In studying network engineering, it is usually taught that network engineers are responsible from physical layer up to transport layer, that is, layer 1-4 only.

Obviously, HTTP or HTTPS are off-topic within network engineering. But things like BGP, RIP, DNS, DHCP, HSRP, GLBP, OpenFlow, OpenVPN, etc., which are application layer protocols, are definitely handled by network engineers (developers don't care about these stuffs, and they don't have to).

So in general, what do we call those application layer protocols that are within the scope of network engineering?

Alternatively, in general what application layer protocols are out of scope of network engineering?

  • 1
    There's no universal distinction between various network services, mileage varies greatly between organizations.
    – Zac67
    Dec 3, 2022 at 12:26
  • @Zac67 "mileage varies greatly between organizations" but I don't think there is an organization where developers deal with BGP.
    – Noob_Guy
    Dec 3, 2022 at 17:41
  • BGP is an application that uses TCP as its transport protocol.
    – Ron Maupin
    Dec 3, 2022 at 17:57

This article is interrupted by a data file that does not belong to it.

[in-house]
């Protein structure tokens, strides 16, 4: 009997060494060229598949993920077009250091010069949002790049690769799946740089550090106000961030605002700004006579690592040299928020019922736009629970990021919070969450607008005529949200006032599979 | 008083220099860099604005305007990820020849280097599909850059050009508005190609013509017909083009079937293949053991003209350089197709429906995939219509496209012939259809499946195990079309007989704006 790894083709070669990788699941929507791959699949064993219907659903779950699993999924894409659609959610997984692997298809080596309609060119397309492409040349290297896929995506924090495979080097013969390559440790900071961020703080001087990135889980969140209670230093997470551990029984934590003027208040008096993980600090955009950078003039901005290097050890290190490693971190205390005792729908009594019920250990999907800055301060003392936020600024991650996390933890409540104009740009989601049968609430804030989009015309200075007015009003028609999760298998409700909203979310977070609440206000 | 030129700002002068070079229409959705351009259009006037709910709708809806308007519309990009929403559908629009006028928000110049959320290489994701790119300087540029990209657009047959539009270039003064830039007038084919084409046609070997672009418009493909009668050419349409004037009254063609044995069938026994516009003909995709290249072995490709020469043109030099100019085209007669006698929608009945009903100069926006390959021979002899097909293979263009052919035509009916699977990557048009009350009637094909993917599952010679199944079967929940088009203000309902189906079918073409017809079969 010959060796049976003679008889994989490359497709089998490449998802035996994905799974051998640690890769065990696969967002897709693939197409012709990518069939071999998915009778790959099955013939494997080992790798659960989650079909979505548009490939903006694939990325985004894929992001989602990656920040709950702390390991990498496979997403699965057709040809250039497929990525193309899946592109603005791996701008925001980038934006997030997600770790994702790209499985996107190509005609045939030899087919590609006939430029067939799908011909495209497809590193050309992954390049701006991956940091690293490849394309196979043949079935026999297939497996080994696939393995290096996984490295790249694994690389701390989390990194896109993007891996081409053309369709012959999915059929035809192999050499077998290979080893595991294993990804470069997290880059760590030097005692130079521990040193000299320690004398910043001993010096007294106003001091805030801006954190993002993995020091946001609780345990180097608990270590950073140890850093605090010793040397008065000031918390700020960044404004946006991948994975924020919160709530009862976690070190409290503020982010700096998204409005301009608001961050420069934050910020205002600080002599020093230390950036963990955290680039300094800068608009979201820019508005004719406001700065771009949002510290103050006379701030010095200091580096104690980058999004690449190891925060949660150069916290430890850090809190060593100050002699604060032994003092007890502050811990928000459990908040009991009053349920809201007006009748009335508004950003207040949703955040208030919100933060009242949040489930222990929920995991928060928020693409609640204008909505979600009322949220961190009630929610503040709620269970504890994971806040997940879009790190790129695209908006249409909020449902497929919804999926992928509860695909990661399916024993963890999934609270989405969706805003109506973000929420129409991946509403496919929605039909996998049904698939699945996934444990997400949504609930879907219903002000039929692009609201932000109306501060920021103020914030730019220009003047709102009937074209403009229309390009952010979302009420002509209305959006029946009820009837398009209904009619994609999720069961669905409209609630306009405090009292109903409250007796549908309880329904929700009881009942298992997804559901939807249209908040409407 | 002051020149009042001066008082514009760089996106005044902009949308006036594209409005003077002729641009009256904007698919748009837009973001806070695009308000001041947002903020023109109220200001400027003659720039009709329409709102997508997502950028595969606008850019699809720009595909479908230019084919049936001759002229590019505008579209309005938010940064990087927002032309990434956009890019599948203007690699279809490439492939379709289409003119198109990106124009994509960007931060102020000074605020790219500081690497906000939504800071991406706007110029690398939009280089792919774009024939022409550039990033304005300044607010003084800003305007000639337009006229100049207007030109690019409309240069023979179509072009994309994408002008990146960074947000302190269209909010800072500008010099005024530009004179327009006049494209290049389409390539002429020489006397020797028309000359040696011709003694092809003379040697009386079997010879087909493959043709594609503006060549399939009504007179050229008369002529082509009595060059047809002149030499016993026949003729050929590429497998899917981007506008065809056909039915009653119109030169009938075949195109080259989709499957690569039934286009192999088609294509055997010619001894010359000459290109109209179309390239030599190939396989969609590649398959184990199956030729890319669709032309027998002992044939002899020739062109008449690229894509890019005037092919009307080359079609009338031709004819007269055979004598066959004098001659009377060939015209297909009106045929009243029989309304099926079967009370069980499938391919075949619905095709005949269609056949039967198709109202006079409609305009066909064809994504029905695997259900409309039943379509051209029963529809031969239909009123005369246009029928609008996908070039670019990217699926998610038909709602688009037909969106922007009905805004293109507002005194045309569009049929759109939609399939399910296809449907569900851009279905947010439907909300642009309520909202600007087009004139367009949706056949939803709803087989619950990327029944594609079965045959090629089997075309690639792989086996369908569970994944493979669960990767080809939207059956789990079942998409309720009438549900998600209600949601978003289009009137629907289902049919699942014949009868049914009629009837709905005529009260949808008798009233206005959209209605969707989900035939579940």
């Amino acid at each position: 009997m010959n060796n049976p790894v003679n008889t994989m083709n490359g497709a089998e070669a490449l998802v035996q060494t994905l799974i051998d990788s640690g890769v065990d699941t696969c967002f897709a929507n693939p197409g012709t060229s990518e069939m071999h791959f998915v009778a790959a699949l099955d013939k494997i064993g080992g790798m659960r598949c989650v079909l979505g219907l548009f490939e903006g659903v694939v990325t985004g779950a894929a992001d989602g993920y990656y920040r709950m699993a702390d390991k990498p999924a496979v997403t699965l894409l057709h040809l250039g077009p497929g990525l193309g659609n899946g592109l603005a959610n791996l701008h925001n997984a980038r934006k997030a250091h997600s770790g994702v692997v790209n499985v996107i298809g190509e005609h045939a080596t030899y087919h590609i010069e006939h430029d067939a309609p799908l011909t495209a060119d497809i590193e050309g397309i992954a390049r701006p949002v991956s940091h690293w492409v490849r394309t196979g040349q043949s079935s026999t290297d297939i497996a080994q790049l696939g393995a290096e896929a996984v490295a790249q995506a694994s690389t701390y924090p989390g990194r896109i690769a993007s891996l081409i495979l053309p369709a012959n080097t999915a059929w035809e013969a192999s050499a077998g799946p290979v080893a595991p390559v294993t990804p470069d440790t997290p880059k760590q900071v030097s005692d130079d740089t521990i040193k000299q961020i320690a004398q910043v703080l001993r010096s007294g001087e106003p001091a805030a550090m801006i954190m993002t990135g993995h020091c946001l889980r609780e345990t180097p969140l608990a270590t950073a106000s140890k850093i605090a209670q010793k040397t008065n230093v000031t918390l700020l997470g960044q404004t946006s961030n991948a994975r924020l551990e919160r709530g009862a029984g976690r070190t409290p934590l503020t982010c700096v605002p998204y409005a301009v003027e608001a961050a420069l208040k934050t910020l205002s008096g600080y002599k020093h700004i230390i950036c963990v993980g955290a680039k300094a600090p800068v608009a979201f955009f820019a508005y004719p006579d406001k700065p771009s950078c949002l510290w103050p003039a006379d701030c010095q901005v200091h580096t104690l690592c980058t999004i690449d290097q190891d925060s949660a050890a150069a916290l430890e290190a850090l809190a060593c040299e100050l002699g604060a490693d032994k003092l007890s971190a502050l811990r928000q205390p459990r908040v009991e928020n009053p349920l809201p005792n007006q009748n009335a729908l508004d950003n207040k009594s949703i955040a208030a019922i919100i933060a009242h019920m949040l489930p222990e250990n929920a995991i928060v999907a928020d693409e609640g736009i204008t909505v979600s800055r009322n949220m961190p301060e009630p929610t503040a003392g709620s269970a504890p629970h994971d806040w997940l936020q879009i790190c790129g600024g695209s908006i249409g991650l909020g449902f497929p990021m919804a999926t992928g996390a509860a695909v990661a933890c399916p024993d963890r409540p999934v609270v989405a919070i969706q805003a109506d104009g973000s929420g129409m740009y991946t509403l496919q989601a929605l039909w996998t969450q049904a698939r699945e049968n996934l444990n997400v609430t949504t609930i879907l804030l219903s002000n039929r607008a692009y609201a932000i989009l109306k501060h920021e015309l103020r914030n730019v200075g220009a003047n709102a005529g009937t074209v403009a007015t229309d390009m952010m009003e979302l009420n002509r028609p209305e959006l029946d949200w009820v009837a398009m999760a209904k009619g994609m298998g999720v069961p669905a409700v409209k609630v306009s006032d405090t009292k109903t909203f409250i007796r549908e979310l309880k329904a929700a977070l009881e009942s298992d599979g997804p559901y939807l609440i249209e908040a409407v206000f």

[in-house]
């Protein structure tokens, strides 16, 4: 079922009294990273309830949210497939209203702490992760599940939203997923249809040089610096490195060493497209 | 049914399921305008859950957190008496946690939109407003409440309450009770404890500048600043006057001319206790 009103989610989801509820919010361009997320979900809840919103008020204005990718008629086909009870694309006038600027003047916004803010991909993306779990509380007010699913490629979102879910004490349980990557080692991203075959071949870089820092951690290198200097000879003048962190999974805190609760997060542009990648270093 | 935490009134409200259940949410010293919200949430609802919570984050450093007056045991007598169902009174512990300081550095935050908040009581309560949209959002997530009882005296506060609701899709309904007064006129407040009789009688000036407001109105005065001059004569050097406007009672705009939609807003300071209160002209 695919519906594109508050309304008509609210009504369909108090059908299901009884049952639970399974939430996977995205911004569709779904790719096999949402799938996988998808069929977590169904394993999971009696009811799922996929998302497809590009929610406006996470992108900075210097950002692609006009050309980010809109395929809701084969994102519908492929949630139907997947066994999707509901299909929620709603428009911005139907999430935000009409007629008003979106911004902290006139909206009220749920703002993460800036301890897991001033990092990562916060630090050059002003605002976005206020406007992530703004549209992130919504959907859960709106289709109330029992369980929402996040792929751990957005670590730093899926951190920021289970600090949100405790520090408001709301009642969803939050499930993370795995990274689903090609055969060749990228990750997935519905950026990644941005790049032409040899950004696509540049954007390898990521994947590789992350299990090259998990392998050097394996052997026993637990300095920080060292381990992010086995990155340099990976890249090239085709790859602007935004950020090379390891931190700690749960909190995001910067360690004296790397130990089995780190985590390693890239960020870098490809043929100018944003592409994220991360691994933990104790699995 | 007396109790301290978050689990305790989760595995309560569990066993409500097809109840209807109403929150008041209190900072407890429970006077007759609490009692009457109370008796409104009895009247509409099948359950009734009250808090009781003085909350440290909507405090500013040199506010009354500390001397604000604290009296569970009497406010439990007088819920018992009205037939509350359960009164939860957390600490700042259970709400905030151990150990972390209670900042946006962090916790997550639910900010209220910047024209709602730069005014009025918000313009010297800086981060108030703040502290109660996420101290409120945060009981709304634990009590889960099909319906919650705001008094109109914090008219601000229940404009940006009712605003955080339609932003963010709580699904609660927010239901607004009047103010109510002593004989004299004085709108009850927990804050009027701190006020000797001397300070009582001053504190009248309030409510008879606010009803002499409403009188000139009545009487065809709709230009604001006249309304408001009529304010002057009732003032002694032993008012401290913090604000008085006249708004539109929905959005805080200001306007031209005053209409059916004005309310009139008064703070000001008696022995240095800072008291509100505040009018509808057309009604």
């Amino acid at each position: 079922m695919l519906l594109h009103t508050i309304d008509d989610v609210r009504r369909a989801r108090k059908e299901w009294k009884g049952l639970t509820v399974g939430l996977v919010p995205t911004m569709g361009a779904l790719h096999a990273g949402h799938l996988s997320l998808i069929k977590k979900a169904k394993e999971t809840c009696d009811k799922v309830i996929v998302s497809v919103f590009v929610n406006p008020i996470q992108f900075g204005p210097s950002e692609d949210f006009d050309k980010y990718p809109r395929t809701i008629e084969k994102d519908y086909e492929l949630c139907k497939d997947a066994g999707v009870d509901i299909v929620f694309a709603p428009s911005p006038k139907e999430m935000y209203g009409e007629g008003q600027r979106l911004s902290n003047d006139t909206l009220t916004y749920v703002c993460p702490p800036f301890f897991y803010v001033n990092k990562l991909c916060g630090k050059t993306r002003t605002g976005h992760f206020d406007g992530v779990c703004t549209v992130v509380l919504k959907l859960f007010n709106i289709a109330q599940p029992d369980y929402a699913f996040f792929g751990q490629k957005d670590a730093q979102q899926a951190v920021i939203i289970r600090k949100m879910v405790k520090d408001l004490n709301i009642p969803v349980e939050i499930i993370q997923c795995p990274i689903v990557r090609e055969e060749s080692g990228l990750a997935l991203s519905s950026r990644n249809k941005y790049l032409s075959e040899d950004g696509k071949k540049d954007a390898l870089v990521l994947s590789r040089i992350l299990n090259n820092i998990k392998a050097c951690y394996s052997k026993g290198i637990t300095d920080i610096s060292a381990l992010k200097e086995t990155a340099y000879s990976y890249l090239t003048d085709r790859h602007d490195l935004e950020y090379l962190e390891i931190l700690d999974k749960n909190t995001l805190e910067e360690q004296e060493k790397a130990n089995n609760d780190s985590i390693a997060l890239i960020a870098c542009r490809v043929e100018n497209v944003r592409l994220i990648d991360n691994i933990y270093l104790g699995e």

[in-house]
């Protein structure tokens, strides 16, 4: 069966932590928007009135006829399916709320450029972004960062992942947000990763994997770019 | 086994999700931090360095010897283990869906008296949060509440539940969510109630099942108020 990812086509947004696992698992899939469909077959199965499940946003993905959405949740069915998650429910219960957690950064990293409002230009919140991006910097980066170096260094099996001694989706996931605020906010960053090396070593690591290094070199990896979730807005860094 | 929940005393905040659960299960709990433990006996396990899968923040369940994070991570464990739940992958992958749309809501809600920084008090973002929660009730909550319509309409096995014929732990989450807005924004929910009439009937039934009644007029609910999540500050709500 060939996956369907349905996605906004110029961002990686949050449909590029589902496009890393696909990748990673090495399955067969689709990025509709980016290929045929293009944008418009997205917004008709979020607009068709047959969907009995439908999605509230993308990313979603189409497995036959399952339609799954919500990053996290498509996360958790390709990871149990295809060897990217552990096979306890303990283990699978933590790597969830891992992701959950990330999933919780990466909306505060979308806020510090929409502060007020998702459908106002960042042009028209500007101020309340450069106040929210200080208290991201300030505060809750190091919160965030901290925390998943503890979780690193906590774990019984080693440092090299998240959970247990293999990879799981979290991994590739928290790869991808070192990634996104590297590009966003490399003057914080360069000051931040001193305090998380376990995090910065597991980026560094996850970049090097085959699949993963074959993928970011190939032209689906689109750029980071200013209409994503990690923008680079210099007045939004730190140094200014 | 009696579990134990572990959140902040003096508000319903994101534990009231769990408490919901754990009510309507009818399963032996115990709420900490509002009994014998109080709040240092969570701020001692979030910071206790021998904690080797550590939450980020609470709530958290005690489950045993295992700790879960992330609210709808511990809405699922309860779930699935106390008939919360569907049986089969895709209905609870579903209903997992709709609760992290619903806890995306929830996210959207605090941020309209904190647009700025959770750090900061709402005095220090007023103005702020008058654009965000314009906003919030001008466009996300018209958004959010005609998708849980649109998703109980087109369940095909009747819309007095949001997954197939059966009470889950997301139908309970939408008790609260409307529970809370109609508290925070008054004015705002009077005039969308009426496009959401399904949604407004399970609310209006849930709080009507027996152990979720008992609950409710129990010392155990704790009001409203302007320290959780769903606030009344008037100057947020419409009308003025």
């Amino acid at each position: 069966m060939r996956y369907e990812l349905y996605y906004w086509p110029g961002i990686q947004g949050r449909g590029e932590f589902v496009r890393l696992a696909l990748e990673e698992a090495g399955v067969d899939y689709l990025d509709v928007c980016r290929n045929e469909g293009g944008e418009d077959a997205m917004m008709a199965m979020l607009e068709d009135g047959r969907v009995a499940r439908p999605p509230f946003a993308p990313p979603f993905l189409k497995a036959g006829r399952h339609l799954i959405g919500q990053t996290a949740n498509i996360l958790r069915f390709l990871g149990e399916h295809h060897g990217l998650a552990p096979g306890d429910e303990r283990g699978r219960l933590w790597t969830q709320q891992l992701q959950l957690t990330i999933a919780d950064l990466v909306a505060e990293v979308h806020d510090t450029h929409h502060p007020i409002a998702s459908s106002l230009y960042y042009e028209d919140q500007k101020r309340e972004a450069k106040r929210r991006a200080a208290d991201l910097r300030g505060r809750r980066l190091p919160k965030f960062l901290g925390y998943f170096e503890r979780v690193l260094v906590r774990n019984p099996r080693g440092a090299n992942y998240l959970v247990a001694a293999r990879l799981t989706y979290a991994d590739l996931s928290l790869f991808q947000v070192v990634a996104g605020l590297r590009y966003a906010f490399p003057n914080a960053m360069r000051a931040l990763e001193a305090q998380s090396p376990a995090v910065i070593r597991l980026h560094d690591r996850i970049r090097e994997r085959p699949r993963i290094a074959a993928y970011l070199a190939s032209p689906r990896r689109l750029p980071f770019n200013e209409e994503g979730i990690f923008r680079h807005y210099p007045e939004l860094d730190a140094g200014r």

• 2
    I would agree. In real world experience, no one gets to cut off their responsibility at the boundary of some academic distinction like Layer 4 and down, etc. If 'the internet' is not working, you might have to be involved in addressing the issue whether it is caused by a firewall configuration, a server outage, a policy on a desktop, or a cable plant problem. Until you know the cause and resolution, or can at least eliminate all possibilities under your direct control, you're not off the hook so drawing an imaginary line is a waste of time and hostile to your peers and users. Dec 3, 2022 at 18:18
  • I haven't seen any book or other reference that considers RIP and BGP application layer protocols. I would assume that OpenFlow falls into the same category.
    – Effie
    Dec 7, 2022 at 16:43

1 Answer 1


Sometimes I wish they would stop teaching the OSI model. It causes more confusion than any other part of networking.

There is no commonly accepted name for these protocols, and as @zac67 mentions, responsibilities vary across organizations.

The way it’s often partitioned is according to who is responsible for the devices that control the protocols. So since routers generate BGP and RIP, they are usually managed by network engineers. Same for HSRP etc. DHCP and DNS are often server-based. It may be the server team that manages them.

There are no rules for this. In small organizations the server admin is the network admin, firewall admin, email admin etc. In larger organizations these can be different departments.

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